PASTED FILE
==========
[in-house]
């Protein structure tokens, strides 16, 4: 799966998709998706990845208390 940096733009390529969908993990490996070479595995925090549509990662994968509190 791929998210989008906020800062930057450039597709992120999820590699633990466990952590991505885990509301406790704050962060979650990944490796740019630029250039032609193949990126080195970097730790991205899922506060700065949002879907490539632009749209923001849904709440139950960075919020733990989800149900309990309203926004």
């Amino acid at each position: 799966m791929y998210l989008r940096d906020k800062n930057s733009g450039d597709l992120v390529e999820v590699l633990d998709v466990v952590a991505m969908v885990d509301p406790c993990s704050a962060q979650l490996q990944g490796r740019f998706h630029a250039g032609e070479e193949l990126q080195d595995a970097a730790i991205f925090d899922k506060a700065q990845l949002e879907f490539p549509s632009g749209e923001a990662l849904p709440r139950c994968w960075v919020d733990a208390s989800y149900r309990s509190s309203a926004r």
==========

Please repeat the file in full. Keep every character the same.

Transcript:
[in-house]
């Protein structure tokens, strides 16, 4: 799966998709998706990845208390 940096733009390529969908993990490996070479595995925090549509990662994968509190 791929998210989008906020800062930057450039597709992120999820590699633990466990952590991505885990509301406790704050962060979650990944490796740019630029250039032609193949990126080195970097730790991205899922506060700065949002879907490539632009749209923001849904709440139950960075919020733990989800149900309990309203926004």
């Amino acid at each position: 799966m791929y998210l989008r940096d906020k800062n930057s733009g450039d597709l992120v390529e999820v590699l633990d998709v466990v952590a991505m969908v885990d509301p406790c993990s704050a962060q979650l490996q990944g490796r740019f998706h630029a250039g032609e070479e193949l990126q080195d595995a970097a730790i991205f925090d899922k506060a700065q990845l949002e879907f490539p549509s632009g749209e923001a990662l849904p709440r139950c994968w960075v919020d733990a208390s989800y149900r309990s509190s309203a926004r």